Christ Church, Ashford
A market town in central Kent, Ashford was likely settled in the late 9th century and was incorporated as a town in 1423. Ashford was the home of Jack Cade, leader of the uprising known as Cade's Rebellion. The parish church is largely 13th century, with 15th-century additions.


The town's name tells a lot about its origins; the name Ashford means a grove of ash trees near a ford. It this case the ford was across the River Stour, and the ford was the reason why a settlement grew up. The area was settled as long ago as the Iron age, as evidenced by a barrow mound on Barrow Hill.

The Romans found iron ore in the Ashford area and established a number of mines in the region. Ashford served as a central point for the Weald, and iron ore was brought here to be processed.

The Roman town stood north of the present town centre, which grew up after a Danish raid in AD 893 caused local residents to gather together. A Saxon lord granted the residents a plot of land to build a fortified town to resist further Danish attacks. At the time of the Domesday Book, Ashford manor was owned by Hugh de Montford, the powerful Constable of England.

A local mystery

Richard Plantagenet (1469 - 1550) was a bricklayer working at Eastwell, just outside Ashford. Richard claimed to be the son of Richard III, which would have made him rightful king of England, though he apparently made no claim to the throne. Plantagenet is buried at Eastwell, and his grave can be visited. A modern theory suggests that he may have been Richard, Duke of York, one of the Princes in the Tower.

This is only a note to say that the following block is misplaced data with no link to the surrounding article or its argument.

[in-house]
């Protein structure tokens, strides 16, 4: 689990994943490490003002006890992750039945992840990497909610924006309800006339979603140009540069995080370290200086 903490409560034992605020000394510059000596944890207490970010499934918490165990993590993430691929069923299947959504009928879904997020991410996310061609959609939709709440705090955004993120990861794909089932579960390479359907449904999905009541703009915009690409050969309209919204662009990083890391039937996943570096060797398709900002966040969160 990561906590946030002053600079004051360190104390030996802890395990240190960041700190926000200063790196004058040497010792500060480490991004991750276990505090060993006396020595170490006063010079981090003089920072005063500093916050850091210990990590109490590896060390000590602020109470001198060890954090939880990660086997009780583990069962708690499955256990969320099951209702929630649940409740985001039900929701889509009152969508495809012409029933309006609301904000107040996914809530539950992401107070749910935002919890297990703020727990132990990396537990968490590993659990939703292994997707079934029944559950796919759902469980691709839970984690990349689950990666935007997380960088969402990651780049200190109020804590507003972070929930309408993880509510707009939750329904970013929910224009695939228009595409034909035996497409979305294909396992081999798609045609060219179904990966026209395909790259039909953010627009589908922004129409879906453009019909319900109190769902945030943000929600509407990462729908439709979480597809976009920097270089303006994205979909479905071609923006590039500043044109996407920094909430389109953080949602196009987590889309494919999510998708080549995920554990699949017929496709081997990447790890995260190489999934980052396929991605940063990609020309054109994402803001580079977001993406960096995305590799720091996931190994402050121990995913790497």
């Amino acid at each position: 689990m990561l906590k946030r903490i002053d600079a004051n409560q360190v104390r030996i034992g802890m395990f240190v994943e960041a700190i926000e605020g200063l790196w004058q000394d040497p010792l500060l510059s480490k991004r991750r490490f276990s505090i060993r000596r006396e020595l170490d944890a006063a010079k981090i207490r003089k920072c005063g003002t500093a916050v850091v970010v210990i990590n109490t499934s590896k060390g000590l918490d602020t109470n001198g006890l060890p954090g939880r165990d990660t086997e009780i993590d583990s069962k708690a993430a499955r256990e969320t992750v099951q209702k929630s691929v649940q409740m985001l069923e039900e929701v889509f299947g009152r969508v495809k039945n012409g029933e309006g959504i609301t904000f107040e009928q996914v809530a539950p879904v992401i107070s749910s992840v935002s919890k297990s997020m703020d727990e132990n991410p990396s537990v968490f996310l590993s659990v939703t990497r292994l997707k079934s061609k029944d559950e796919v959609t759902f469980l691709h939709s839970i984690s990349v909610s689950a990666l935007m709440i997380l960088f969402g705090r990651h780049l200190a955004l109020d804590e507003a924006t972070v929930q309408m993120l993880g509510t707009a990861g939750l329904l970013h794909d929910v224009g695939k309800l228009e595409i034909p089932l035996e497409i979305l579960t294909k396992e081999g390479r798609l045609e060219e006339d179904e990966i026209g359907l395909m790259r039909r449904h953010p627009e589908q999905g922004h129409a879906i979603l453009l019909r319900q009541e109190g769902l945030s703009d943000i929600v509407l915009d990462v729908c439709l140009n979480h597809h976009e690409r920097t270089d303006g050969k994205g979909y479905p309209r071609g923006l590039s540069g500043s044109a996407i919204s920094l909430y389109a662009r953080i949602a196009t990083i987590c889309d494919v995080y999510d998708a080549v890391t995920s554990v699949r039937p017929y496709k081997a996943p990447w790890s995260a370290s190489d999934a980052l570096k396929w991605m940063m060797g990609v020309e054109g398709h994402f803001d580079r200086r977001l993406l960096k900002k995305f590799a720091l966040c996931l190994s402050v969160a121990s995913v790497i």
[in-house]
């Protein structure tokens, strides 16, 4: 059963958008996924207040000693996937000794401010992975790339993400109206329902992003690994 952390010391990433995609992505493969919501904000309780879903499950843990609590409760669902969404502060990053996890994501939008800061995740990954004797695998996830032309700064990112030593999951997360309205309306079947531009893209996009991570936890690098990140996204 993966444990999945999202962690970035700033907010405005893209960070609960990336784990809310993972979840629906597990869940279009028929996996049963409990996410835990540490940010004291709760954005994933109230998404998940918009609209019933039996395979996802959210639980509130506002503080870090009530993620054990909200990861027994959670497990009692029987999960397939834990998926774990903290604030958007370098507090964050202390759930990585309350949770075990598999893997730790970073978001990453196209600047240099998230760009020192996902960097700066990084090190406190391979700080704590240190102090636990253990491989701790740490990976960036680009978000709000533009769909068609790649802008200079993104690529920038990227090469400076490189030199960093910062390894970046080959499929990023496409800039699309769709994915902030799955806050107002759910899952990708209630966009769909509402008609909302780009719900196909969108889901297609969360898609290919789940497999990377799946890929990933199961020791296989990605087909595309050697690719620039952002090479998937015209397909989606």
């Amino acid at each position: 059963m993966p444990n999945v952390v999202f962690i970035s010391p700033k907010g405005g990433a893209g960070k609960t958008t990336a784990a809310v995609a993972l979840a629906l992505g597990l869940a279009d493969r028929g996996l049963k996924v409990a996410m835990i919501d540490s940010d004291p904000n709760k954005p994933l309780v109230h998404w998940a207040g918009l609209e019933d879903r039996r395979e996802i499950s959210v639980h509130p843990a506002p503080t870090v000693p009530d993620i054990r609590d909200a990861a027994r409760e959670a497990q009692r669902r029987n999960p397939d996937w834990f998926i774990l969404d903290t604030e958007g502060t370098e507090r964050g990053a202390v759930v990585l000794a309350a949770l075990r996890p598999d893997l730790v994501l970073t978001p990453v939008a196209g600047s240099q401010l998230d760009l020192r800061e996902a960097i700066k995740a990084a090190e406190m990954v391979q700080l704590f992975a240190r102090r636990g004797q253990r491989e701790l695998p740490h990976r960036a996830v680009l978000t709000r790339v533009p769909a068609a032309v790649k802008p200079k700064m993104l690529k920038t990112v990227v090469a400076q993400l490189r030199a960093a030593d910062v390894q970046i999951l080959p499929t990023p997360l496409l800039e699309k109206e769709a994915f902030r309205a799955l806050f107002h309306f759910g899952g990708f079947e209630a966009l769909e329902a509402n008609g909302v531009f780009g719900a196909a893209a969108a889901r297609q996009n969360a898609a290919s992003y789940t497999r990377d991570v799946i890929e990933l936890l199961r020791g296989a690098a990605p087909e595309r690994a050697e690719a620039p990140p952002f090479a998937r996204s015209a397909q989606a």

Ashford owes much of its post-medieval prosperity to its location. Just as the original settlement grew up around a ford, so in the 19th century Ashford found itself at a meeting of major rail lines, and its role as a train hub guaranteed continuous growth into the 20th century.

Unfortunately, much of that growth swept away the historic buildings in Ashford's town centre, save for a cluster of timber-framed buildings on Middle Row, near the church. St Mary's is the oldest building in Ashford. It dates to the 13th century and boasts a notable memorial brass to the first rector.

The church was enlarged in the 15th century by John Fogge, who is buried in the church. In the 17th century, a grammar school was founded within the churchyard. The school building now serves as a local museum.

Three miles away is Godinton Manor, a brick manor on the site of a 12th-century hall. The manor is set in beautiful gardens which are open to the public.